Lober was planning to use $160,000 of his $5 million for the indigent burial program. But he also wanted to include in the program the family of a Brevard Public Schools middle school teacher and her mother, who both died of COVID-19 less than 24 hours apart earlier this month.

    The problem was the COVID-19 burial program had not been established yet, and Lober wanted to help the family right away. So he authorized a staff member of his office to use his office’s purchase card — a type of credit card — to donate $750 to the family’s GoFundMe page created to pay for the funeral expense. Lober’s intent was that the expense would be reimbursed from the still-to-be-created $160,000 program.

    [….]

    Brevard County Clerk of Courts Scott Ellis — who already was having a debate with Lober on other matters related to the CARES Act funding process — chimed in as well.

    “You can’t use your P-card for GoFundMe,” Ellis said, adding that, when the bill comes, the Clerk of Courts Office staff that each month monitors bills related to use of the cards probably would reject the charge.

    “I don’t think I’ll find one person up here that thinks you should be able to use your purchase card on GoFundMe,” Ellis said, pointing to the other commissioners.

    Ellis contends that such a use is not allowed, while Lober says there were “extenuating circumstances” in this case, and he doesn’t agree with Ellis.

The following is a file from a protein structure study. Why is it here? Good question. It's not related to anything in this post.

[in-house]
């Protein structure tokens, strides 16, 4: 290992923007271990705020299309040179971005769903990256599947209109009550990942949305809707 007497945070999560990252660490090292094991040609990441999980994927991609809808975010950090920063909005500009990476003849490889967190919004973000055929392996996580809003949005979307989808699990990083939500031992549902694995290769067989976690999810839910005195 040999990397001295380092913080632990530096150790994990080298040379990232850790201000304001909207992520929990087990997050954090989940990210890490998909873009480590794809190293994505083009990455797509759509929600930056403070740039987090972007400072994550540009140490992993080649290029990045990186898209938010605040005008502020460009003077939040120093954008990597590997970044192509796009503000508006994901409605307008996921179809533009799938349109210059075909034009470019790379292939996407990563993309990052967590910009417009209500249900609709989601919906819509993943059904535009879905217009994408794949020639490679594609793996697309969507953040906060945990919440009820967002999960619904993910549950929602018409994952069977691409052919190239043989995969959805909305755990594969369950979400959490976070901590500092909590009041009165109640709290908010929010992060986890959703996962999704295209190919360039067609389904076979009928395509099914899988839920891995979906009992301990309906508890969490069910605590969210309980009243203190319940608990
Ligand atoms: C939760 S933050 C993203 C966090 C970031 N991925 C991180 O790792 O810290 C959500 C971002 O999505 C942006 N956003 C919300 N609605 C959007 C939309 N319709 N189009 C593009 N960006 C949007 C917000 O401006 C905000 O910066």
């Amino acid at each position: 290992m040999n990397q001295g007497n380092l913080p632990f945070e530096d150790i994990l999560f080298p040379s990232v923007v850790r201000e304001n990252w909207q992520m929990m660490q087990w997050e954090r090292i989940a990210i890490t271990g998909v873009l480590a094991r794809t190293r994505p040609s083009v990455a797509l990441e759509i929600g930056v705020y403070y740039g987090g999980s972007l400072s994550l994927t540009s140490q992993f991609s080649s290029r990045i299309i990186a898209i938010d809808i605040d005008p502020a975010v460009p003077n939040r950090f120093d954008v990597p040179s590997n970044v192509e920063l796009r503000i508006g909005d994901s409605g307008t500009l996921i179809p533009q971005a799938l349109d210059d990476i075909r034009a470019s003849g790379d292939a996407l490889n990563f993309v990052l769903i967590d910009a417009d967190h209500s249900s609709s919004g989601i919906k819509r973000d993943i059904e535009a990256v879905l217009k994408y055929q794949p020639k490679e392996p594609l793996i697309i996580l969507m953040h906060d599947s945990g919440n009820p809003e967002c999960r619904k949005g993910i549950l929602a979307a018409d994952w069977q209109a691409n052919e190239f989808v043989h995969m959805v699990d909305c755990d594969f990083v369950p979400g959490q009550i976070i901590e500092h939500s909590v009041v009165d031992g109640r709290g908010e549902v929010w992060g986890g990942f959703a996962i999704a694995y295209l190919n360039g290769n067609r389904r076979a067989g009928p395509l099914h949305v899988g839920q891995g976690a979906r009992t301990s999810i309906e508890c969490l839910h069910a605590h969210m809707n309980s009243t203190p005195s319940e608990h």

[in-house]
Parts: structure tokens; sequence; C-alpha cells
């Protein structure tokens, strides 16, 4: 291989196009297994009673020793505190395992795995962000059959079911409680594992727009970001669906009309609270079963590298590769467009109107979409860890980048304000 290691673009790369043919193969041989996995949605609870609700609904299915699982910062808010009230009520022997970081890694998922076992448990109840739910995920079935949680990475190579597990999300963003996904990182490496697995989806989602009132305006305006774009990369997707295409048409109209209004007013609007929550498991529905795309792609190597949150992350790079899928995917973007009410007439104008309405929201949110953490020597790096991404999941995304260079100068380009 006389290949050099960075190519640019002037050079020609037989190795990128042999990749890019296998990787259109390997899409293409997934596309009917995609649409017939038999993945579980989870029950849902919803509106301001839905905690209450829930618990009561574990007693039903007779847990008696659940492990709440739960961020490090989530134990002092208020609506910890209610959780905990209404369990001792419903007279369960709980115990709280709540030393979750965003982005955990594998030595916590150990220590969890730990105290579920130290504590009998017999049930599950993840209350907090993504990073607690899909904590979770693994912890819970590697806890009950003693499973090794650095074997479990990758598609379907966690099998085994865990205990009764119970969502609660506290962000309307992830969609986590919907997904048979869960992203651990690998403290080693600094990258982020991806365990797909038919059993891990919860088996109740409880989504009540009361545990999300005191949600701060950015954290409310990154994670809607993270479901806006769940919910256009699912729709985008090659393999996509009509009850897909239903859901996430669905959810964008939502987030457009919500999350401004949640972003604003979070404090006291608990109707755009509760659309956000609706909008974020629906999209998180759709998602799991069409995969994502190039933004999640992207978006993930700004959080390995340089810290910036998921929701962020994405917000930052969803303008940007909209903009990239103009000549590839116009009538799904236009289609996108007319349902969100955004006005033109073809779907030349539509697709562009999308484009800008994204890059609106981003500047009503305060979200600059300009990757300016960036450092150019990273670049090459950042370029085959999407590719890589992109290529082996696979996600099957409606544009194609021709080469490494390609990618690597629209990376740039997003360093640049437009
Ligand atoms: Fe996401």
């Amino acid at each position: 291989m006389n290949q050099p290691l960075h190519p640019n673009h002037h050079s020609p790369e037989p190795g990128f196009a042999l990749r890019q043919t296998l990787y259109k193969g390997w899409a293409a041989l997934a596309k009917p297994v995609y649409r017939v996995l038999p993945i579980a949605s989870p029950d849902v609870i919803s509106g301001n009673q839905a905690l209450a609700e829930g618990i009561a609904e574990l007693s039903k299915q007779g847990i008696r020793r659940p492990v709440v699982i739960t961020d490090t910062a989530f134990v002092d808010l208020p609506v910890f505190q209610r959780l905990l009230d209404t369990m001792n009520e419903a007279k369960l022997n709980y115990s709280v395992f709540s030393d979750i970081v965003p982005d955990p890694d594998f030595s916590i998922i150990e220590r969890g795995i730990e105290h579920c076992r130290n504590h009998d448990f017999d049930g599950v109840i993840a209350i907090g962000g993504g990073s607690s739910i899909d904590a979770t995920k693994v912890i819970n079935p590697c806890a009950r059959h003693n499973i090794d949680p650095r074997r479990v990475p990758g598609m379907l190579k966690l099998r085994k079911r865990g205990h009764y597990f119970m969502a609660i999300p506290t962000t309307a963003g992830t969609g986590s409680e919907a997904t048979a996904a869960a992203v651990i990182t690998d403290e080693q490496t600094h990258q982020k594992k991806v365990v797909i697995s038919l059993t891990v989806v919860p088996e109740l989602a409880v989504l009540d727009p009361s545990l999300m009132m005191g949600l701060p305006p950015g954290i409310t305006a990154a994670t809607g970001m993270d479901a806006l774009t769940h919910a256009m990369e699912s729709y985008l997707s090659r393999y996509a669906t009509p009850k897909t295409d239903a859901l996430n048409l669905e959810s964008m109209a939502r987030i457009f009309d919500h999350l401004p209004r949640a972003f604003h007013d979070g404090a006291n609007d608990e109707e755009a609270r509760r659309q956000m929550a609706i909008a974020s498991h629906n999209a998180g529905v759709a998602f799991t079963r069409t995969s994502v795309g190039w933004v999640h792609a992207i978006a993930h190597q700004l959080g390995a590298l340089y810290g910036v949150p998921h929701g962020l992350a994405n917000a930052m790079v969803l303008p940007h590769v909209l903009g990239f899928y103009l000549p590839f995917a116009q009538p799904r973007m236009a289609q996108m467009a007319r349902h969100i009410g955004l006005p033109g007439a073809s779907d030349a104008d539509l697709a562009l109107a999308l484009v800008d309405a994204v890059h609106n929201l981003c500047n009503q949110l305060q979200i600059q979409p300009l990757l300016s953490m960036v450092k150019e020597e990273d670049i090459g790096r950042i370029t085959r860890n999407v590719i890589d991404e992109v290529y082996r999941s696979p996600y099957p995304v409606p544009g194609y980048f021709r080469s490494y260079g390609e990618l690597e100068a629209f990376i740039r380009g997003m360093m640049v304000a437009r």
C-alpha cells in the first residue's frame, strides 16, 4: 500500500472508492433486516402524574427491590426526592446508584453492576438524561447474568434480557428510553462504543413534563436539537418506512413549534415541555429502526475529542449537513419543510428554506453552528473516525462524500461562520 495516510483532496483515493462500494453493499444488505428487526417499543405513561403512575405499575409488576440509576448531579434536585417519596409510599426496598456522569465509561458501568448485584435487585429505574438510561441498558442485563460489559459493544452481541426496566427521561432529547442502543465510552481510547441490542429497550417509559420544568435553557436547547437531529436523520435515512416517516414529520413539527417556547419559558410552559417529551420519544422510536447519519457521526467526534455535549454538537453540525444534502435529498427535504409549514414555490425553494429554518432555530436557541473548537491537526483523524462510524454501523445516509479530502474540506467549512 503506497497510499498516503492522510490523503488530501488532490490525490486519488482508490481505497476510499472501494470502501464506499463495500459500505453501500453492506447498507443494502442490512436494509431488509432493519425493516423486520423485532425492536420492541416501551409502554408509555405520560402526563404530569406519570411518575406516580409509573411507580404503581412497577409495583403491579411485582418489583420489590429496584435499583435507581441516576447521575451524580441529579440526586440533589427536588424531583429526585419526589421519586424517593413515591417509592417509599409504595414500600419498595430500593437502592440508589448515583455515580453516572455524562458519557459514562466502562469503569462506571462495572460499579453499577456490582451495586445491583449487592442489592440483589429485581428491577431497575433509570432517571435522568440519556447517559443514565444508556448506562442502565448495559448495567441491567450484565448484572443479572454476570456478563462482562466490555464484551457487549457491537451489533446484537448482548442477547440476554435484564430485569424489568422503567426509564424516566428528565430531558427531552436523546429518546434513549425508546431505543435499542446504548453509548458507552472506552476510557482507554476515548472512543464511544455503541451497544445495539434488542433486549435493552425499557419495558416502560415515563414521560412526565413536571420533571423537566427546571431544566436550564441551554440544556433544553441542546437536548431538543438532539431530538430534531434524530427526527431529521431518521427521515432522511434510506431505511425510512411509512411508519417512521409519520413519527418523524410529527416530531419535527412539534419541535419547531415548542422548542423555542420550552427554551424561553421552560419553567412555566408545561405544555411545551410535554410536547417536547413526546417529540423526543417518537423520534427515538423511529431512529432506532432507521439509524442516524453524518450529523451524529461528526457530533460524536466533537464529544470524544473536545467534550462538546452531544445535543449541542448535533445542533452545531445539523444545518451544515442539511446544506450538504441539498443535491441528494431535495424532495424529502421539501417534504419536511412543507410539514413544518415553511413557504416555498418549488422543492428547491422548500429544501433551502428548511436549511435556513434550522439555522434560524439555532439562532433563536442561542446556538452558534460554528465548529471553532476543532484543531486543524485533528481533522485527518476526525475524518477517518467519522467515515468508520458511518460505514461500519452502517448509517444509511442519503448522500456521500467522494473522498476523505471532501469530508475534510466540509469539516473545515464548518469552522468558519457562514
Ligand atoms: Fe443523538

[….]

    During commissioner reports at the end of the meeting, Lober came back to the $750 donation for the burial costs.

    “I though it was a decent thing to do … given the fact that I was putting in place a burial program to cover that countywide,” Lober said. “For that to be perverted into something that’s negative is just disgusting to me. To politicize that is disgusting. Now, if it should have been handled in a different way, I apologize. I did what I thought was the right thing to do. I thought I had the authority to do it. If I did that incorrectly, I’m happy to make it right, however I need to make it right. But to try to wield that and bludgeon me with it is disgusting.”

    It is disgusting.

    It is disgusting that Lober thinks that he and his ideas are above the law.

    That’s the point. Lober and others were starting down a path that puts “feelings” and what they – not the County Commission and state laws – say is a right and proper thing to do.

    If Lober felt that strongly about the cause, he was free to donate using his own money. That would have been the proper solution.

    Instead, we see that Lober not only breaks laws and regulations but also presents himself as the victim. That’s just hard to believe.

    Politicians are not above the law.

    Period.




    2 Responses to “CARES Funds Go To County Employees Who Are On The Job And Being Paid.”

    1. Carla says:

      “Politicians are not above the law.

      Period.”

      Agreed.

      Trump included.